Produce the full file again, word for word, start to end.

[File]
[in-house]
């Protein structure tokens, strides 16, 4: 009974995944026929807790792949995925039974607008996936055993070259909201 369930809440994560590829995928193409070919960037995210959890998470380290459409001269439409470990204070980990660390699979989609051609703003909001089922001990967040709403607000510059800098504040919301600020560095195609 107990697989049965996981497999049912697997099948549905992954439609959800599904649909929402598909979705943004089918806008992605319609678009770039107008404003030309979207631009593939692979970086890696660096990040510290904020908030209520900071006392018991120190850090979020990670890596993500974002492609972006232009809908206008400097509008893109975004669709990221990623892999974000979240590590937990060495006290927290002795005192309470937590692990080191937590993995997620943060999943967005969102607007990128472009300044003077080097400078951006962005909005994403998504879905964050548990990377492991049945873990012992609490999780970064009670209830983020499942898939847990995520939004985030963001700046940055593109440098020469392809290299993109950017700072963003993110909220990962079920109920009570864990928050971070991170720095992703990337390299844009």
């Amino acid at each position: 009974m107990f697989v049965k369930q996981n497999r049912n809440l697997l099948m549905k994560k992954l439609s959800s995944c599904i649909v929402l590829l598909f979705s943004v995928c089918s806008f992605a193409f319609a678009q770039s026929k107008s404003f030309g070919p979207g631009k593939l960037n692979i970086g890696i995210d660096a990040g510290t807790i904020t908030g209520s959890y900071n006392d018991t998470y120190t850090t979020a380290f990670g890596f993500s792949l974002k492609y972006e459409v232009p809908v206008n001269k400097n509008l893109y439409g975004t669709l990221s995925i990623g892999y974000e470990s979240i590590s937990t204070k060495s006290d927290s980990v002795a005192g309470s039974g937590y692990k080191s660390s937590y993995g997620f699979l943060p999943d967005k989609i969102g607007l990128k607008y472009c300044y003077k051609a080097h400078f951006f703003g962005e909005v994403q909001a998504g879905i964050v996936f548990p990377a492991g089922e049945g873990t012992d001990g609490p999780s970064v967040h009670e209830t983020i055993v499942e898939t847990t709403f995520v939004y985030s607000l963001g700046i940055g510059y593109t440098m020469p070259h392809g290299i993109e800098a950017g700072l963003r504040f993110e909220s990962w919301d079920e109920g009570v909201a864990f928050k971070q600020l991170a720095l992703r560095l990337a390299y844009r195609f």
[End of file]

[in-house]
């Protein structure tokens, strides 16, 4: 009974995944026929807790792949995925039974607008996936055993070259909201 369930809440994560590829995928193409070919960037995210959890998470380290459409001269439409470990204070980990660390699979989609051609703003909001089922001990967040709403607000510059800098504040919301600020560095195609 107990697989049965996981497999049912697997099948549905992954439609959800599904649909929402598909979705943004089918806008992605319609678009770039107008404003030309979207631009593939692979970086890696660096990040510290904020908030209520900071006392018991120190850090979020990670890596993500974002492609972006232009809908206008400097509008893109975004669709990221990623892999974000979240590590937990060495006290927290002795005192309470937590692990080191937590993995997620943060999943967005969102607007990128472009300044003077080097400078951006962005909005994403998504879905964050548990990377492991049945873990012992609490999780970064009670209830983020499942898939847990995520939004985030963001700046940055593109440098020469392809290299993109950017700072963003993110909220990962079920109920009570864990928050971070991170720095992703990337390299844009």
């Amino acid at each position: 009974m107990f697989v049965k369930q996981n497999r049912n809440l697997l099948m549905k994560k992954l439609s959800s995944c599904i649909v929402l590829l598909f979705s943004v995928c089918s806008f992605a193409f319609a678009q770039s026929k107008s404003f030309g070919p979207g631009k593939l960037n692979i970086g890696i995210d660096a990040g510290t807790i904020t908030g209520s959890y900071n006392d018991t998470y120190t850090t979020a380290f990670g890596f993500s792949l974002k492609y972006e459409v232009p809908v206008n001269k400097n509008l893109y439409g975004t669709l990221s995925i990623g892999y974000e470990s979240i590590s937990t204070k060495s006290d927290s980990v002795a005192g309470s039974g937590y692990k080191s660390s937590y993995g997620f699979l943060p999943d967005k989609i969102g607007l990128k607008y472009c300044y003077k051609a080097h400078f951006f703003g962005e909005v994403q909001a998504g879905i964050v996936f548990p990377a492991g089922e049945g873990t012992d001990g609490p999780s970064v967040h009670e209830t983020i055993v499942e898939t847990t709403f995520v939004y985030s607000l963001g700046i940055g510059y593109t440098m020469p070259h392809g290299i993109e800098a950017g700072l963003r504040f993110e909220s990962w919301d079920e109920g009570v909201a864990f928050k971070q600020l991170a720095l992703r560095l990337a390299y844009r195609f």